They lined up down the stairs and out the doors, waiting patiently for the featured act. But it wasn't a rock band the University of Washington's law students came to see. It was rock stars of the legal world—a three-judge panel of the Federal 9th Circuit Court of Appeals from San Francisco—and they came to Seattle last Wednesday, April 6.
The "tour" is part of a program wherein 9th Circuit judges visit various West Coast law schools once a year to hear local cases and take questions afterward from eager students. Usually, the cases are fairly pedestrian. Not last week.
The attention was due to Emiliano Santiago v. Secretary of Defense Donald Rumsfeld, the highest court test to date of the Pentagon's controversial stop-loss program, aka the "backdoor draft." (See "Stopping Stop-Loss," March 30.) Under stop-loss, some 50,000 soldiers nationwide have been kept active involuntarily beyond the discharge date of their original contracts.
Santiago is a 26-year-old Oregon National Guardsman who works in Richland, Wash. He signed up as an 18-year-old high-school junior and was scheduled to be finished with his eight-year commitment last June, but two weeks before that date, his unit was notified of "possible mobilization." Santiago was told at that time that he couldn't be discharged—in fact, he was presented with a new contract with a discharge date of 2031, a potential lifetime of involuntary servitude. In October, his unit received notification of mobilization and began training for a mission to Afghanistan. To add further drama to last week's court hearing, Santiago's lawyers also wanted an emergency injunction because, barring court action, he was scheduled to ship out to Afghanistan in two days.
The Army allowed Santiago to fly up from Oklahoma, where his unit was training, to attend the hearing. He had already lost in lower courts, and his lawyers had tried and discarded a previous argument challenging the validity of the presidential declaration of a national emergency (which is the legal basis for stop-loss) as being moot now that Afghanistan has a democratic government. (Courts weren't about to entertain the question of whether Afghanistan's government was or wasn't truly democratic.) This time, Santiago's lead attorney, Steven Goldberg, tried to argue contract law—that without the backing of Congress, President Bush (with Rumsfeld acting as his agent) did not have the authority to unilaterally abrogate the terms of a contract with a soldier when a soldier is not already on active duty.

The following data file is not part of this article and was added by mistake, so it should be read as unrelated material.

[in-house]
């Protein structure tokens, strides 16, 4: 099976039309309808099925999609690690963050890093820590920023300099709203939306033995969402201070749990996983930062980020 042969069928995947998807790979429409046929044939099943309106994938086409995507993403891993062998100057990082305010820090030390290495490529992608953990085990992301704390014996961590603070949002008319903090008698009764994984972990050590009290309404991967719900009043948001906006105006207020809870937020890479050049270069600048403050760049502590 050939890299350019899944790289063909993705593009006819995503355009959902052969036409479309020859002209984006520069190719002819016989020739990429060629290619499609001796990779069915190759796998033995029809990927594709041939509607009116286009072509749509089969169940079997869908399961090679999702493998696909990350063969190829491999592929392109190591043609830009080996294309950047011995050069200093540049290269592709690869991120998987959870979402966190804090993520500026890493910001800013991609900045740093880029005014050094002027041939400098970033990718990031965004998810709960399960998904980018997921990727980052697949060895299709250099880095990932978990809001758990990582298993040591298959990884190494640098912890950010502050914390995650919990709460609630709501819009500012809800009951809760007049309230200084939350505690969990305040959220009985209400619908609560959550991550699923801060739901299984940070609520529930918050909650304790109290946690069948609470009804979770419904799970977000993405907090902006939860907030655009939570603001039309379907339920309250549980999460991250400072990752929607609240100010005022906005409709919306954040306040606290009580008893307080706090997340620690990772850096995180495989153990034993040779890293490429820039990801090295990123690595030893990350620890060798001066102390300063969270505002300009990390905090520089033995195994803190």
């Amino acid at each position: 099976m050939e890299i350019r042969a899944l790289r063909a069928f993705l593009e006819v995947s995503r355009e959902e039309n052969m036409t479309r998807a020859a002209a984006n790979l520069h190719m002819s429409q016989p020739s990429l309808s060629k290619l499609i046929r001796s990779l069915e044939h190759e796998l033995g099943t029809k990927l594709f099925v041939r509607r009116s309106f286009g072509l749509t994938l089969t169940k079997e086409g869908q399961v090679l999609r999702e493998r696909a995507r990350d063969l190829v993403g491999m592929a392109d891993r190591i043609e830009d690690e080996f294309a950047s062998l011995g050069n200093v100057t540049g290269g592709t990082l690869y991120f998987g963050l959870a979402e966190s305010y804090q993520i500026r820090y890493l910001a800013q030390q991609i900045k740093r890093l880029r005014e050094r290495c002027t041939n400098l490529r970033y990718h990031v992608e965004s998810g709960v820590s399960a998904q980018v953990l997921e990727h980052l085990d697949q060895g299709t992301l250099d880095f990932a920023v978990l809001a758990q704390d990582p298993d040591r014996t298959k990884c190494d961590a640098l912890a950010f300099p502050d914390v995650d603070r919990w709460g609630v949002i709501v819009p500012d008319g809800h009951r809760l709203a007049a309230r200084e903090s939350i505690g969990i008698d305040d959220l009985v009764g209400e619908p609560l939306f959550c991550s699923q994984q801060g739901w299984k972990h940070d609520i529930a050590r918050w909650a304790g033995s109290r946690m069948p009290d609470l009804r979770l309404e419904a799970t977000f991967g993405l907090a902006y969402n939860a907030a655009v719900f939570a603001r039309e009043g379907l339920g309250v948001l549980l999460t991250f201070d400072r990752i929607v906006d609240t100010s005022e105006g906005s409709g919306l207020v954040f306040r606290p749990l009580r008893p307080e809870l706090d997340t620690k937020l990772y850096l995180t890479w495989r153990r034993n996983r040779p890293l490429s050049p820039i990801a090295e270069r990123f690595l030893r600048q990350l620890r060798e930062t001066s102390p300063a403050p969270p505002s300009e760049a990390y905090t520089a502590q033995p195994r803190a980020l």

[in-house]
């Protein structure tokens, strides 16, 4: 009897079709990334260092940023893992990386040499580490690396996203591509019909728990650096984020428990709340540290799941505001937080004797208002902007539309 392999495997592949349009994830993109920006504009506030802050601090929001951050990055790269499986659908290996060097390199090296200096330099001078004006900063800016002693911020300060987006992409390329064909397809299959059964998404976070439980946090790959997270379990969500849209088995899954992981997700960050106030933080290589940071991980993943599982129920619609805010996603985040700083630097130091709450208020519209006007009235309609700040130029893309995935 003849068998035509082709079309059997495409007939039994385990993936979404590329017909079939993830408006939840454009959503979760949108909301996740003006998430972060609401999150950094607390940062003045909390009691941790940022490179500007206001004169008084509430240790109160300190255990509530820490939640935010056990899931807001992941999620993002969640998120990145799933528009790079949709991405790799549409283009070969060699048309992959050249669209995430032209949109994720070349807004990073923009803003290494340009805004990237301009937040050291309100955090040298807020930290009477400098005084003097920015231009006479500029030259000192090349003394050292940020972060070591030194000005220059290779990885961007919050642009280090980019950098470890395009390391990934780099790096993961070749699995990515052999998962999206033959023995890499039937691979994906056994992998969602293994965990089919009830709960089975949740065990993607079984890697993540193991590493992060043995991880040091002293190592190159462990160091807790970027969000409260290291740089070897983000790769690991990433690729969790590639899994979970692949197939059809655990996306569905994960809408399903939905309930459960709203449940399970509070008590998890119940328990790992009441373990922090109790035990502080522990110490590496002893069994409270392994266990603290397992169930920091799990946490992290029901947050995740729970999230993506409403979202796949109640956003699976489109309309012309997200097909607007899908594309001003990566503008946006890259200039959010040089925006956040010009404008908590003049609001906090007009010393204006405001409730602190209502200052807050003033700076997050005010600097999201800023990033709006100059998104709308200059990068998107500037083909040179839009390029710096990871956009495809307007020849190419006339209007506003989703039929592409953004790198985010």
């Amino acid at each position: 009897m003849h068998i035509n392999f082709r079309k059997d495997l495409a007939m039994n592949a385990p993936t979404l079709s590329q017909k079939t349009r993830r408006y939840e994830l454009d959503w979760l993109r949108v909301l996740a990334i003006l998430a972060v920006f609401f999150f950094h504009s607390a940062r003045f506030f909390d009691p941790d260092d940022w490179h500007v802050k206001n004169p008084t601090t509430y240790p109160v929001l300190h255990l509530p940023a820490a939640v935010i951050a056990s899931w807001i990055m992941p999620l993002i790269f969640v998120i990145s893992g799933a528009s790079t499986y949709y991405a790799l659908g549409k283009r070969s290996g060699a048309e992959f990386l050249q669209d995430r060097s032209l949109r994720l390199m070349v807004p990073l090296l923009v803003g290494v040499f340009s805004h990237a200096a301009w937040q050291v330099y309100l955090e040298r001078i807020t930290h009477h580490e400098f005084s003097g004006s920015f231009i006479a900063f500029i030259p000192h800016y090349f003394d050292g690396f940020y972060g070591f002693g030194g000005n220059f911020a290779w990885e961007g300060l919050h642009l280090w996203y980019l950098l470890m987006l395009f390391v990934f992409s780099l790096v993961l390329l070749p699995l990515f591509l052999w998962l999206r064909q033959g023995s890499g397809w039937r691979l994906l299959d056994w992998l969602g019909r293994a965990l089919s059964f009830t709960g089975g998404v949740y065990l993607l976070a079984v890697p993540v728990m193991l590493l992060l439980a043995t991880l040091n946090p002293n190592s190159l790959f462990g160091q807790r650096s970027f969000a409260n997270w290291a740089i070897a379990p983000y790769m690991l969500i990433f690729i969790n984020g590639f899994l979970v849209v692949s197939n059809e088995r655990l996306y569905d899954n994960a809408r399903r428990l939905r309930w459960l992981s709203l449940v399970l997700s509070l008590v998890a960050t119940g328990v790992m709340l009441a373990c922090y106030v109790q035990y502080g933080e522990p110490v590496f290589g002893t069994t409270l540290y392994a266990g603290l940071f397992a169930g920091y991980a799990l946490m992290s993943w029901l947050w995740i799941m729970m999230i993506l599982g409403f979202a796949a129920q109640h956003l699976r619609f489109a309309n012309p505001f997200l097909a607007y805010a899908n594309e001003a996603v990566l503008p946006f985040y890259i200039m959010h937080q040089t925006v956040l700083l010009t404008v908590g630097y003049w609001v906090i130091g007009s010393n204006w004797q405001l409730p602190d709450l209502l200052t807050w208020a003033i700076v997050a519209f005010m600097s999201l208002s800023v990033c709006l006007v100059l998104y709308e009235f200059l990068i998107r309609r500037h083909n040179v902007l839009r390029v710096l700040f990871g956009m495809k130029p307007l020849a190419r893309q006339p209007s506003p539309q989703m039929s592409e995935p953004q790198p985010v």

It was a long shot, reflected immediately in the aggressive oral questioning of Goldberg by presiding U.S. Circuit Judge Richard Tallman. Santiago, according to Tallman, was essentially asking the court to second-guess the commander in chief as to what constitutes a national emergency—something Tallman was clearly unwilling to do.
It was all over with remarkable speed: a mere 20 minutes for oral argument, and, within hours, the panel rendered a decision. Santiago not only failed to get an injunction to postpone his deployment, he lost his entire appeal—a process that usually takes weeks or months for a court to decide. Moreover, the full 9th Circuit in San Francisco declined to review the three-judge panel's decision the following day. By Friday, April 8, Santiago was on his way to Afghanistan.
This exercise underscores how precarious the hope is, carried by many progressives, that the federal courts can be the last line of defense against a conservative White House and Congress. The appeals panel was there to decide a matter of law—not of politics or, for that matter, of common sense. At one point, Goldberg made the common-sense observation that giving the federal government unlimited power to extend tours of duty would make it that much harder to recruit volunteer soldiers, and Tallman responded, correctly, that that was the president's problem, not the court's. Courts are not, at least in theory, in the business of deciding political and legislative matters. It might be a matter of crass opportunism that Bush continues to renew declarations of a national "emergency" in the United States due to events in Afghanistan and Iraq, but it's his call to make. And Congress is not about to make it more difficult for him.
In the classroom-turned-courtroom at the UW School of Law, all was proper decorum. But next door, in the overflow room, it was a grand old show, with students boisterously cheering and jeering the various verbal ripostes like some kind of reality-TV taping. It was real to tens of thousands of soldiers kept, many unwillingly, past the time they thought they'd agreed to serve. Some won't survive that extra duty time.
It might not be fair. But, for now, it's the law.